• Voters support “Biden and Democrats’ new economic plan” by a 67%-22% margin after a brief description including the fact that it would “invest in clean energy like wind and solar power” [Navigator]

  • 76% of Americans recognize that there is solid evidence of global warming [Muhlenberg College]

  • 72% of voters support “creating millions of good, high-paying jobs in clean energy like solar and wind” as part of new economic legislation [Navigator]

  • 69% of voters support “lowering energy bills by $500 a year or more by ramping up the use of clean energy like wind and solar power” as part of new economic legislation [Navigator]

  • 69% of Americans recognize that climate change is going to “cost a lot more later” if we don’t act now [Muhlenberg College]

  • 57% of Americans recognize that they have personally felt the effects of climate change [Muhlenberg College]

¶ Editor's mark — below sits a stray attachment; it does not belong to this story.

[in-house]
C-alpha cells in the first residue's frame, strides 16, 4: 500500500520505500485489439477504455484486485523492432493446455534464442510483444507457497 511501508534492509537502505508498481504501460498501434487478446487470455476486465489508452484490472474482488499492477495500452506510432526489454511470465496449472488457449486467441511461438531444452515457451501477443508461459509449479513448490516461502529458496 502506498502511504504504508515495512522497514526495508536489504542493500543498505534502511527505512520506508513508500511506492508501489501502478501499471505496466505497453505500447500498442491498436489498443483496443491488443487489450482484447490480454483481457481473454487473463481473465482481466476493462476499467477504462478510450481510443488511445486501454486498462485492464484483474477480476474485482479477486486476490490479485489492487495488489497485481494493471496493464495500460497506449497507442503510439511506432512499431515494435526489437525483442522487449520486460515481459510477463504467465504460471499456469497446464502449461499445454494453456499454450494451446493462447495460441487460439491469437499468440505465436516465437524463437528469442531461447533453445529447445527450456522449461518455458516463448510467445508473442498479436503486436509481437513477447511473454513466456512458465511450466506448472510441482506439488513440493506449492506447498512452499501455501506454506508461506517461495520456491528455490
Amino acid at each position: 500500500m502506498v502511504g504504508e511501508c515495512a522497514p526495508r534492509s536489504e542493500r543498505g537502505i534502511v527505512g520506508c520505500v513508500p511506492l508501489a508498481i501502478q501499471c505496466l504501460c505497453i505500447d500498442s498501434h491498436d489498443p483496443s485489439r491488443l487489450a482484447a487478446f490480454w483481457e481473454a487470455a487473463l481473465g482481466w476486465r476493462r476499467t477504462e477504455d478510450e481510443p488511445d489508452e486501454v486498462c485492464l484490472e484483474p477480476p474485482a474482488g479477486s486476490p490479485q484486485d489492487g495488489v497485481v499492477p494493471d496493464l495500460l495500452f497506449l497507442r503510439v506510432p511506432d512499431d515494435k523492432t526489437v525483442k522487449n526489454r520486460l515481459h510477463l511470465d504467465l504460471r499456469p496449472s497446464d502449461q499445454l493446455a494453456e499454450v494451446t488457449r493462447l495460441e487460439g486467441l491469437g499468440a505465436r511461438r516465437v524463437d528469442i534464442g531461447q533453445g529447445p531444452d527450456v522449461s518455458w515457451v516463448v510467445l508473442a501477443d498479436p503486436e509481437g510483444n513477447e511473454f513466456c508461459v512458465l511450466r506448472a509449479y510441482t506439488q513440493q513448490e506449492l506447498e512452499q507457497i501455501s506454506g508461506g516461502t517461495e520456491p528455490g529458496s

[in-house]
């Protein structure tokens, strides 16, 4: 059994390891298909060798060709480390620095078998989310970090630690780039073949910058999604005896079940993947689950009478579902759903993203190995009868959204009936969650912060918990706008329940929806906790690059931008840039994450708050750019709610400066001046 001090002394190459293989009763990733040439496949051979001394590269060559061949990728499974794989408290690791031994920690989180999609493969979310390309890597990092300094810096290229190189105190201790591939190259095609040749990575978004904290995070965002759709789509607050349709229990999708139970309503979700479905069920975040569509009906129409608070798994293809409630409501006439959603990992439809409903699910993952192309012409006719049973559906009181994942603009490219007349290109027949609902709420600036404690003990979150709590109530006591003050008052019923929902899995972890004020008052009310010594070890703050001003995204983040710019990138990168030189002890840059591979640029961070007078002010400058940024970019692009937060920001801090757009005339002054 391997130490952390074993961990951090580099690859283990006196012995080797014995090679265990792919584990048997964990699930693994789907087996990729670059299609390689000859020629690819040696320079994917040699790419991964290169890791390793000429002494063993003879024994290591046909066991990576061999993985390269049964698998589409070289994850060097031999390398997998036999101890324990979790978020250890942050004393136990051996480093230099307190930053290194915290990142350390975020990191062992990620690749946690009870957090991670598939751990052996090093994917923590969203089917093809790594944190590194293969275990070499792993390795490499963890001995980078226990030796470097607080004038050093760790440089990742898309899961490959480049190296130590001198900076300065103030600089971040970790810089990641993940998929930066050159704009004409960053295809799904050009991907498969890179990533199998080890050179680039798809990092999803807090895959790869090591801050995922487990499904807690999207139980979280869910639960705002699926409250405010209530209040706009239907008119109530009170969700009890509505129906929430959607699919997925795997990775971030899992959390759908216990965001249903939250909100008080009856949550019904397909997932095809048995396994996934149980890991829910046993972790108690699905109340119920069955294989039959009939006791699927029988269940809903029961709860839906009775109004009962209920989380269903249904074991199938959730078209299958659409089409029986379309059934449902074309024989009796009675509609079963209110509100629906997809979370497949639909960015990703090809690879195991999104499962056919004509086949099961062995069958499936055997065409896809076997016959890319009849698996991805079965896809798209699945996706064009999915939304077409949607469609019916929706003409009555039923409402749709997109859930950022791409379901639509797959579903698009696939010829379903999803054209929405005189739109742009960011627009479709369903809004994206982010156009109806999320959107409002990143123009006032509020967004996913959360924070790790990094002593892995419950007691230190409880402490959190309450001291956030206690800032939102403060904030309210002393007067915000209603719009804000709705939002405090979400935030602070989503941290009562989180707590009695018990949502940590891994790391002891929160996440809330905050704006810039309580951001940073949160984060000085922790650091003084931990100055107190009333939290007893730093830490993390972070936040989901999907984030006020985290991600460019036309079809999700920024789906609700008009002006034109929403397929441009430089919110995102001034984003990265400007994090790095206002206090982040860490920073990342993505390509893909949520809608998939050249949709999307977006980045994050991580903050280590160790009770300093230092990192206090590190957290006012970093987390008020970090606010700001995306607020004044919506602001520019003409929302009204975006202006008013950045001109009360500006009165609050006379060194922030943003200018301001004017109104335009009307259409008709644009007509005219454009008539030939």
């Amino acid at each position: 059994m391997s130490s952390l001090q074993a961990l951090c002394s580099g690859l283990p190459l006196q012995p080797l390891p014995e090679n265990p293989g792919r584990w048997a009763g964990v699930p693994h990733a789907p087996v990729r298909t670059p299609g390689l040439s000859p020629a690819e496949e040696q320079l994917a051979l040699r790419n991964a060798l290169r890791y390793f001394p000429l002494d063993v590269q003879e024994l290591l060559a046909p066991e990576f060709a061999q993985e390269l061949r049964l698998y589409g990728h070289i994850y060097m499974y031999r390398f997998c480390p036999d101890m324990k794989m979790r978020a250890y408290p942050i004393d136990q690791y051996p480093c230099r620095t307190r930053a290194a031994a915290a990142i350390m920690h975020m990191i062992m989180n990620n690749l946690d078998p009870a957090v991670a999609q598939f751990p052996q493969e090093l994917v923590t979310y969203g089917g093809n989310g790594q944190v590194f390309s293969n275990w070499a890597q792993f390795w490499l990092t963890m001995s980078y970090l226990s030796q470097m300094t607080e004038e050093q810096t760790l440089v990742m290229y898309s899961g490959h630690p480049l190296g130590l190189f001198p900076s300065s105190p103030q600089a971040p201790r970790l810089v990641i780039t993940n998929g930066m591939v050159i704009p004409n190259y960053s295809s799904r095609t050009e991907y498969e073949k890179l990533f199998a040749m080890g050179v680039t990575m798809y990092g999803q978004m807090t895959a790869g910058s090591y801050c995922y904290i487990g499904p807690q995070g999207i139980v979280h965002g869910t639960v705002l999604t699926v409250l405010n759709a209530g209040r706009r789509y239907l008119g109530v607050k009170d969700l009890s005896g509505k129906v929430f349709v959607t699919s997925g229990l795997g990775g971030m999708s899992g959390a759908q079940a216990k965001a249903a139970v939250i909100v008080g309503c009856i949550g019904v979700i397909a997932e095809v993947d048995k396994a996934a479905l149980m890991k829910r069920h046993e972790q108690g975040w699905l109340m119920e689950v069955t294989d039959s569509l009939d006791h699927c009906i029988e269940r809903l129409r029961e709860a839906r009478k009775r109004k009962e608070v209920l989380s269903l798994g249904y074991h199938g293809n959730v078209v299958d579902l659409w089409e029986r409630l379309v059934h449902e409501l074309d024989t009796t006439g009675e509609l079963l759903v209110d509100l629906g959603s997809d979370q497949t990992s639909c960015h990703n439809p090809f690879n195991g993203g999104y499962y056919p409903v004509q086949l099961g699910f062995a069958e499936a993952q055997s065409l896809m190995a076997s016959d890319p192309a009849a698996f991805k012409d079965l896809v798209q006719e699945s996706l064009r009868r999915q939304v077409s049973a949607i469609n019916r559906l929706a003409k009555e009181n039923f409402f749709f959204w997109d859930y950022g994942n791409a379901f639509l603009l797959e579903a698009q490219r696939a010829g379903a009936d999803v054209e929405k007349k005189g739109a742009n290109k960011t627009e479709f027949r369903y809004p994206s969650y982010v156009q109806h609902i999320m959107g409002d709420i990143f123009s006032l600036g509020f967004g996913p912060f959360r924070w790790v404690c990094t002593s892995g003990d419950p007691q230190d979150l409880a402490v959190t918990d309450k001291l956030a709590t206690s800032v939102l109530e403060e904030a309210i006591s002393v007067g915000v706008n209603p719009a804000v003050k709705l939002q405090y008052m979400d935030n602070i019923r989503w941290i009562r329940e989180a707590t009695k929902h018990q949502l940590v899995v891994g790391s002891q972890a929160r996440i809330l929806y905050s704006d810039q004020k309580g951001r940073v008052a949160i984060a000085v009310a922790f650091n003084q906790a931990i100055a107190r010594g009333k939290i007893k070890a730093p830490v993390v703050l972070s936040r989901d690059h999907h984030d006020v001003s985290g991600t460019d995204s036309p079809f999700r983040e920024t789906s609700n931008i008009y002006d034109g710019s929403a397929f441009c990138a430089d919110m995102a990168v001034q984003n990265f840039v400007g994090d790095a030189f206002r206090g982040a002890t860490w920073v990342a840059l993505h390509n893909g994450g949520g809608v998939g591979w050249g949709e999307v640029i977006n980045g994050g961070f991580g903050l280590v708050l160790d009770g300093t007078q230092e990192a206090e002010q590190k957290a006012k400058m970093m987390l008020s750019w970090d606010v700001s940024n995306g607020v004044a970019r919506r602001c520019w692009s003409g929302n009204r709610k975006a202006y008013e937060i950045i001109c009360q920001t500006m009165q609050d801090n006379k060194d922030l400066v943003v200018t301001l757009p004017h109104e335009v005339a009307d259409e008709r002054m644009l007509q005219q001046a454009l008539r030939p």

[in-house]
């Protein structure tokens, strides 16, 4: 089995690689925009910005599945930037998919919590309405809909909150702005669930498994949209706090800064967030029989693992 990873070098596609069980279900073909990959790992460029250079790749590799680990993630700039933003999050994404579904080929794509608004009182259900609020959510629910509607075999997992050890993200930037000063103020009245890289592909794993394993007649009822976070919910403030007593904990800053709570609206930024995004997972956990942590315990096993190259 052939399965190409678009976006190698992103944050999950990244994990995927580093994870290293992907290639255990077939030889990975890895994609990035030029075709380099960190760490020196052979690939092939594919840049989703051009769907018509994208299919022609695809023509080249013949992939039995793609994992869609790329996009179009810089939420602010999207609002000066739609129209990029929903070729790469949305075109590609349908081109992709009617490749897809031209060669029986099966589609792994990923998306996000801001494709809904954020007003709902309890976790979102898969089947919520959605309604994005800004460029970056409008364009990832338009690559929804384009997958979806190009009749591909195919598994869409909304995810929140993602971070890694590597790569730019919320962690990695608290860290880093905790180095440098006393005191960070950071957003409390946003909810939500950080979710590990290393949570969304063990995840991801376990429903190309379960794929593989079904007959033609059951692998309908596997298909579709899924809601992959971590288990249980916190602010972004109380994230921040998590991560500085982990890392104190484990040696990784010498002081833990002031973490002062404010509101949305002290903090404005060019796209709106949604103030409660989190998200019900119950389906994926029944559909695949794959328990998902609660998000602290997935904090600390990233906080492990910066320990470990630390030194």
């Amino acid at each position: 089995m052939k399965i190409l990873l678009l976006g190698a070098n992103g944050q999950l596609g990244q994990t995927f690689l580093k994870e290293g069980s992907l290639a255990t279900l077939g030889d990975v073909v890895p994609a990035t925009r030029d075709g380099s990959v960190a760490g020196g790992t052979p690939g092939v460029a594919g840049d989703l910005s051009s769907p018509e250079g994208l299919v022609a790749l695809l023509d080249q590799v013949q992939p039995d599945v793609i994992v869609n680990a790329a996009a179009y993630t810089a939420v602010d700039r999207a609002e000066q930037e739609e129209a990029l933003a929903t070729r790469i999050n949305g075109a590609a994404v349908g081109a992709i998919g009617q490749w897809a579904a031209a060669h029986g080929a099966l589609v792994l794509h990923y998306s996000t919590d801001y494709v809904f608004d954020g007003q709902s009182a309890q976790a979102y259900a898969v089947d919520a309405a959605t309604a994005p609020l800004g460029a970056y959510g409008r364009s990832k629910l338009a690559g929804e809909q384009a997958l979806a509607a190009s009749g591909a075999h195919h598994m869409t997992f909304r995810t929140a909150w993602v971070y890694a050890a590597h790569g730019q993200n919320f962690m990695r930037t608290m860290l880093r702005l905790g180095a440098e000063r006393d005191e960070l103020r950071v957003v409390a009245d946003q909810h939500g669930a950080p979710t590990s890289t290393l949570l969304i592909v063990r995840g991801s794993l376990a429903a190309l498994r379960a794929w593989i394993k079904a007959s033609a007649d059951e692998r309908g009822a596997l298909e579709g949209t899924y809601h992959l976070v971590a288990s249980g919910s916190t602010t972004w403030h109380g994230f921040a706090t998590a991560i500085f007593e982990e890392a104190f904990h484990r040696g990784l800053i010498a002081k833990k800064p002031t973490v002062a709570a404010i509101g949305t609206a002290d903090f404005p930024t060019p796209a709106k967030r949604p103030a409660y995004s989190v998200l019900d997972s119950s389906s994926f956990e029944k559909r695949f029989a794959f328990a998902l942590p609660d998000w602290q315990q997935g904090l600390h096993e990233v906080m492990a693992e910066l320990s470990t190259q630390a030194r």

• 55% of Americans recognize that climate change is a “public health emergency” [Muhlenberg College]

  • More Americans say that climate change and the environment is the single most important issue to them than any other issue aside from the economy and health care [Economist + YouGov]

  • [Young Americans] Young Americans aged 18-28 support the creation of a new Civilian Climate Corps by a 72%-9% margin [Service Year Alliance + Data for Progress]

  • [NY] 85% of New York State voters support new state legislation to reduce air pollution and help decrease asthma rates [Data for Progress]

 

 

FULL ROUNDUP

 

Muhlenberg College

Three-quarters of Americans believe there is solid evidence of global warming, a new high in 14-year tracking, and most say they’ve been personally impacted by it; greenhouse gas reductions remain a more popular solution than geoengineering or climate adaptation (ReleaseReport including topline + key findings)